ATEX and Explosive Atmosphere Working Environments

As you can imagine, an explosive atmosphere in the workplace can be very dangerous, leading to significant injuries and even death. Dangerous workplace atmospheres can be caused by flammable gases, mists, vapours, or combustible dusts.  If these substances are present in a large enough volume and are combined with air and an ignition source, an explosion could occur.

It stands to reason that stopping the release of dangerous airborne substances, and preventing the sources of ignition are the most common ways of reducing the risk of explosion.

The Dangerous Substances and Explosive Atmospheres Regulations 2002 (DSEAR) places a duty on employers to eliminate or control the risks from explosive atmospheres in the workplace.

What is an explosive atmosphere?

According to DSEAR, an explosive atmosphere is defined as a mixture of dangerous substances with air under atmospheric conditions, in the form of gases, vapours, mist or dust in which, after ignition has occurred, combustion spreads to the entire unburned mixture.

Explosive atmospheres, where can they be found?

Countless working environments feature processes that could create explosive or potentially explosive atmospheres. Typical examples include those create or release flammable gasses, mists and vapours, such as vehicle paint spraying, or places such as flour or sawmills where fine dust particles are present.

Explosive Atmosphere - dangerous gases

What is ATEX?

ATEX is the name commonly given to the two European Directives for controlling explosive atmospheres:

Directive 99/92/EC (also known as ATEX 137) on minimum requirements for improving the health and safety protection of workers potentially at risk from explosive atmospheres.

Directive 2014/34/EU (also known as ATEX 114) on the approximation of the laws of Members States concerning equipment and protective systems intended for use in potentially explosive atmospheres.

Explosive atmospheres in the workplace

In the UK, the requirements of Directive 99/92/EC were made effective through regulations 7 & 11 of DSEAR. These apply to workplaces where a potentially explosive atmosphere may occur. Certain sectors and work activities are exempt due to other legislation that is listed in regulation 3 of DSEAR.

DSEAR – What does it require?

DSEAR insists employers eliminate or control the risks from dangerous substances – more information can be found in DSEAR. Additional to the general requirements, the regulations place the following duties on employers with workplaces where explosive atmospheres may occur.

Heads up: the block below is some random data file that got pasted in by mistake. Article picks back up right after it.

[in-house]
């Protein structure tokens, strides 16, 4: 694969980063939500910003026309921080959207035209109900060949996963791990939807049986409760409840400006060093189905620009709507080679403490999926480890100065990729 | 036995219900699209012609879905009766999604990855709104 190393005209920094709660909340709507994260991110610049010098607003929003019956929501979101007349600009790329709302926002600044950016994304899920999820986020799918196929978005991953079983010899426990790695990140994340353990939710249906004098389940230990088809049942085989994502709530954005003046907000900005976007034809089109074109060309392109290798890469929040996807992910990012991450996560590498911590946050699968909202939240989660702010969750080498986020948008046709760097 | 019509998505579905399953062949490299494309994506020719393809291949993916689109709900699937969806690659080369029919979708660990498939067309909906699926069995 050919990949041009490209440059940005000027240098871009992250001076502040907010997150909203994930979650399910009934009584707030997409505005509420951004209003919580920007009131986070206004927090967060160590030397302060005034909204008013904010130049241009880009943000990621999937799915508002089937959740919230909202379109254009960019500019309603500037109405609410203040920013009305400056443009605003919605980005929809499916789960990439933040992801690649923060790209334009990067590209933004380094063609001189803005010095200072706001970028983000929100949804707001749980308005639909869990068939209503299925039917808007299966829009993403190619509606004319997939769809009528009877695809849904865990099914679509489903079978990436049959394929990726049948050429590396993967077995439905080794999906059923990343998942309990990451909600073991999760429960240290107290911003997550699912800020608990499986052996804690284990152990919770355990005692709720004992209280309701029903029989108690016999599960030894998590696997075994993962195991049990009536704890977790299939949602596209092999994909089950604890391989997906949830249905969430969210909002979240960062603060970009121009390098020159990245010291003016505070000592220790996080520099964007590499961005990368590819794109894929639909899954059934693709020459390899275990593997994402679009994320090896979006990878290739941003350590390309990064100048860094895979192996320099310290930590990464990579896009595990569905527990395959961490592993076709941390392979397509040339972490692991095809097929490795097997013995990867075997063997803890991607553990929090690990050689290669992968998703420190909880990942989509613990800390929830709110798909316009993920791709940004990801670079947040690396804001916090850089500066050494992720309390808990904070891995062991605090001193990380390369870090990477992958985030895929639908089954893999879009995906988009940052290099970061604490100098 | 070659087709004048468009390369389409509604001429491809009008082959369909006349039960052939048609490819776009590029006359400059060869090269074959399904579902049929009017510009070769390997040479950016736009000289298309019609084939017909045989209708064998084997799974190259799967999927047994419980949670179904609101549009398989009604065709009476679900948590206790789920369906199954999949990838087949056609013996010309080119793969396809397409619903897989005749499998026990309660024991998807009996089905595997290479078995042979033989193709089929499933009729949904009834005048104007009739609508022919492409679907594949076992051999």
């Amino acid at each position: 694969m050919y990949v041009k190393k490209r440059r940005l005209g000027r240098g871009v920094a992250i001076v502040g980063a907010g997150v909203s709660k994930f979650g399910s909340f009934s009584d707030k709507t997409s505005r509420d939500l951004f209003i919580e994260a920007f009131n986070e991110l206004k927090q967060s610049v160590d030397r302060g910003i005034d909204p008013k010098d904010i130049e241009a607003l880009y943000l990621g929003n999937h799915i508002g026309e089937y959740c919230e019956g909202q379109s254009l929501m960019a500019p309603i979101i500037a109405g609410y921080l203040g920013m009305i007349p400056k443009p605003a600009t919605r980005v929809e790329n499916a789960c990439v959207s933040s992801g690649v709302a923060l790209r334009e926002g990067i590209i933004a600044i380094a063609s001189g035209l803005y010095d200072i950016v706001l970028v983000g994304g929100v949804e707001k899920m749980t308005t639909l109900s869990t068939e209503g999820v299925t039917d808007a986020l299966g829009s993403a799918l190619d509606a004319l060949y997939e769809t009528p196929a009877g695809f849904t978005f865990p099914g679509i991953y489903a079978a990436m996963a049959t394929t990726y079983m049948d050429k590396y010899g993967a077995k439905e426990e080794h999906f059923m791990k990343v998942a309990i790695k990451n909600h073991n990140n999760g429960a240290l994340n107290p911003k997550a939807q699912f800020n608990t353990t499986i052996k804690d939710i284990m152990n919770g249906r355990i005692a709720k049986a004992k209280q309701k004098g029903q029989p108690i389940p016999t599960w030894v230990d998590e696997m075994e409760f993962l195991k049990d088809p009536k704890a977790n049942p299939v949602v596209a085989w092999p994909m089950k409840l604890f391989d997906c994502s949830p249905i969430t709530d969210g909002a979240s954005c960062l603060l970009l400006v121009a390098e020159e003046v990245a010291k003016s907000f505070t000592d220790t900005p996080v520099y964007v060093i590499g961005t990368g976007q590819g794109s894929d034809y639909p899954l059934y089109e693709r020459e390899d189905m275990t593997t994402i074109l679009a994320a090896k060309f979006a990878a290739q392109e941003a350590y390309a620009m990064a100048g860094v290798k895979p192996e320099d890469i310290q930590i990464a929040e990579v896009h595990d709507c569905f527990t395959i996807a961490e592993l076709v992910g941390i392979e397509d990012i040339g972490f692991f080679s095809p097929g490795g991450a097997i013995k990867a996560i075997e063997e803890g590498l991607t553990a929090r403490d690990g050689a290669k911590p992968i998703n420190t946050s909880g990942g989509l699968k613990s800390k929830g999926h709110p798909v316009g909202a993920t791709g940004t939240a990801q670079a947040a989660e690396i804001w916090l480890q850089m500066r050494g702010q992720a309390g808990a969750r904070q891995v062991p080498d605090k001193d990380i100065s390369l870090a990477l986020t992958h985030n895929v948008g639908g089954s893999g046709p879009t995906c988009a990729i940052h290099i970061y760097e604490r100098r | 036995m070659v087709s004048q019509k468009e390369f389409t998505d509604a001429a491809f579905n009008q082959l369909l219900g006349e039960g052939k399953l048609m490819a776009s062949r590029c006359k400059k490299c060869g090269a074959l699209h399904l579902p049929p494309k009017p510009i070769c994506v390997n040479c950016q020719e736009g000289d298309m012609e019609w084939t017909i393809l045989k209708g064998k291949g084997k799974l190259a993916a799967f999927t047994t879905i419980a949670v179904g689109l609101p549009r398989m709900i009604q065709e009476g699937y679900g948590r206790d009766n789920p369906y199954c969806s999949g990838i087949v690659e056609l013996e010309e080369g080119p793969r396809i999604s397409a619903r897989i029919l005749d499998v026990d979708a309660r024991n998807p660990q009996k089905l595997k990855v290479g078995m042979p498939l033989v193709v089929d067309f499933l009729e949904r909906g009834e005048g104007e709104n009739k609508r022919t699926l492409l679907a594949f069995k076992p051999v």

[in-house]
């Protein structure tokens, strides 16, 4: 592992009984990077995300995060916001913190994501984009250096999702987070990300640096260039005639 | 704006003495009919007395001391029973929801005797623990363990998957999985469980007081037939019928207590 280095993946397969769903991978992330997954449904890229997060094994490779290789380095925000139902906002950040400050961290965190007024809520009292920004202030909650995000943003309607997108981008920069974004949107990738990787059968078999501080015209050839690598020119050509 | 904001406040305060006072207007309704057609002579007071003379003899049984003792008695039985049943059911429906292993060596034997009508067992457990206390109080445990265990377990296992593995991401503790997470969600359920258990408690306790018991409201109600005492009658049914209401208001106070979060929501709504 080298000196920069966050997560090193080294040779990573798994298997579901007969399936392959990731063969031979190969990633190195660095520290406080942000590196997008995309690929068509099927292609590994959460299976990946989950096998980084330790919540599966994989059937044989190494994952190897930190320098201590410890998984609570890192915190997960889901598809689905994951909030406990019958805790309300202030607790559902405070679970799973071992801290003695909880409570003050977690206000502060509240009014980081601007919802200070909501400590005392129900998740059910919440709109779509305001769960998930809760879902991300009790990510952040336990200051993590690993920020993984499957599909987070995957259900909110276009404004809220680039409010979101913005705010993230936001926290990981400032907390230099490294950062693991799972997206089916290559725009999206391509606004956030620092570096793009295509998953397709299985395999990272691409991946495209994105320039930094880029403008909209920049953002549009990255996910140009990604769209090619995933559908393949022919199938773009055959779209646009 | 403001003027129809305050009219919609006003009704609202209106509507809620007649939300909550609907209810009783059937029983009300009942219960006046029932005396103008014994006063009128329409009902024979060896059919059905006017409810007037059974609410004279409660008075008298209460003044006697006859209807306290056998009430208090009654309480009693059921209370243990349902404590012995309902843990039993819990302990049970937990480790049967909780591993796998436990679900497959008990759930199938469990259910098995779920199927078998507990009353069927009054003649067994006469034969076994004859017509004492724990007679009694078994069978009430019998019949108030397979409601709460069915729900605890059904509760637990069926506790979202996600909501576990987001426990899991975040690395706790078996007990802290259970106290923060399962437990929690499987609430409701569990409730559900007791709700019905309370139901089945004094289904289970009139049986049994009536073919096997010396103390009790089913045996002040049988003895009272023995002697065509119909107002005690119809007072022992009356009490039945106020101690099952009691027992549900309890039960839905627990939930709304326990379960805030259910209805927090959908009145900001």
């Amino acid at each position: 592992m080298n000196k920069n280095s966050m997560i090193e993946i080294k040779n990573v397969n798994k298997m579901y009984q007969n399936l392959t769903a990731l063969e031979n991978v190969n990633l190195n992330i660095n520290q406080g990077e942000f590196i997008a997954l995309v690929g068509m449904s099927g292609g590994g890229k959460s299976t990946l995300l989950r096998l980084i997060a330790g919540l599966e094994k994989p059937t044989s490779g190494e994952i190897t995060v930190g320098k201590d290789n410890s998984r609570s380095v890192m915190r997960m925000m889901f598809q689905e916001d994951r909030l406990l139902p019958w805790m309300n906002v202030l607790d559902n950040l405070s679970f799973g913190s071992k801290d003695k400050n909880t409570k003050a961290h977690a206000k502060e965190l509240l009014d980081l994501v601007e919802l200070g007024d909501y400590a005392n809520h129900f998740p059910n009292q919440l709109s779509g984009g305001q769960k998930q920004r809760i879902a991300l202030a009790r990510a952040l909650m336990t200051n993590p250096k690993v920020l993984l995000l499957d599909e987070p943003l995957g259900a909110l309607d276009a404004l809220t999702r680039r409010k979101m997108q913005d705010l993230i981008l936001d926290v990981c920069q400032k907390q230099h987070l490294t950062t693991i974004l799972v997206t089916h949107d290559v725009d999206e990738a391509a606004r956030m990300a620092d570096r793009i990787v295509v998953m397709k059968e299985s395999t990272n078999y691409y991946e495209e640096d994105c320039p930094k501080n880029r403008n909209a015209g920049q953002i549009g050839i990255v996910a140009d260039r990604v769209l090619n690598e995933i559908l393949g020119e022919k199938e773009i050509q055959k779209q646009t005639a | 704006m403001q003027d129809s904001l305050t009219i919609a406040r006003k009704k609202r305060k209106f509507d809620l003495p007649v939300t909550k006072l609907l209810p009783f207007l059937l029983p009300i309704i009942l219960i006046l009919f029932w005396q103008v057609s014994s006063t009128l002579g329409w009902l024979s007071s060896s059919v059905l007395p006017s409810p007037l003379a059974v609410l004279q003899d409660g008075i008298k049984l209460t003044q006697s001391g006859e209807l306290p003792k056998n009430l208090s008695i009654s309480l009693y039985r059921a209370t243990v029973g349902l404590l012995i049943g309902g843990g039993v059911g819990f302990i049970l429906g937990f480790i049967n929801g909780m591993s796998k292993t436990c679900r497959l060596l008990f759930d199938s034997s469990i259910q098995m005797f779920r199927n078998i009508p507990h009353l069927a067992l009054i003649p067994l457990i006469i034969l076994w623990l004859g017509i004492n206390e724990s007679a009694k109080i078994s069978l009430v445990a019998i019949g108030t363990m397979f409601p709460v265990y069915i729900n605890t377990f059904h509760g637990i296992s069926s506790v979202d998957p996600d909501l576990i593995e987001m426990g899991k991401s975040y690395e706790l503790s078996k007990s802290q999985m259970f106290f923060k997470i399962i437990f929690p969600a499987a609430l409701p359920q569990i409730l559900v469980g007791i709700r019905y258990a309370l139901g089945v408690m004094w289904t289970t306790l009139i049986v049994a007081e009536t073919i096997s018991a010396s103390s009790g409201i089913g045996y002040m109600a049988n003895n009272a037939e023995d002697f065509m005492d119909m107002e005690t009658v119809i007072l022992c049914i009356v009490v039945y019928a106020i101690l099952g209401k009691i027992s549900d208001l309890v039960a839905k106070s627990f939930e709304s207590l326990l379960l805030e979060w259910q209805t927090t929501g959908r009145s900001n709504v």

Classification of explosive atmosphere Areas

Areas where hazardous explosive atmospheres may occur must be classified into zones. The classification of a zone, its size and location, depends on the likelihood of an explosive atmosphere occurring and its persistence if it does. Schedule 2 of DSEAR contains descriptions of the classifications of these zones.

Protective systems and equipment

Classified zones must be protected from sources of ignition. Equipment and protective systems in these areas should meet the requirements of the Equipment and Protective Systems Intended for Use in Potentially Explosive Atmospheres Regulations 1996. Equipment in use before July 2003 can continue to be used providing a risk assessment has been undertaken.

Explosive Atmosphere - use the right signs!

Identifying the ATEX Zones

Where required, entry points to classified zones need to be marked with a specified ‘EX’ sign.

Explosive Atmosphere - wear appropriate clothing!

Antistatic clothing

Employers must provide employees in zoned locations with clothing that cannot create electrostatic discharges which could cause ignition, for example – antistatic boots. The clothing required depends on the risks identified during the risk assessment.

Verification of explosion safety

Prior to a zoned areas start-up, the employer must ensure that explosion safety measures are safe. A person or organisation trusted to evaluate the risks has to perform this task, along with the adequacy of the explosion control equipment and any further measures.

Explosive Atmosphere - be vigilant!

Equipment and protective systems used in explosive atmospheres

Directive 2014/34/EU was created is to allow the free trade of ATEX equipment and protective systems within the EU by removing the need for separate testing and documentation for each Member State.

The requirements of the Directive in the UK were put into effect through BIS Equipment and Protective Systems Intended for Use in Potentially Explosive Atmospheres Regulations 1996 (SI 1996/192). This applies to equipment intended for use in explosive atmospheres and associated protective systems.

Manufacturers/suppliers (or importers, if manufactured outside the EU) must ensure their products meet H&S requirements and undergo conformity procedures. This can involve testing and certification by a ‘third-party’ certification body (Notified Body). Manufacturers/suppliers can ‘self-certify’ equipment intended for use in less hazardous zones. Once certified, the equipment is marked by the ‘EX’ symbol.

The certifications ensures that the equipment is fit for purpose and that information is supplied with it to ensure it is used safely. BIS has policy responsibility for the Regulations, although HSE enforces them.

Regulations and directives are regularly updated and modified – so please make sure that you are up to date with the latest directives and regulations outlined above.


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ATEX Zones info Graphic

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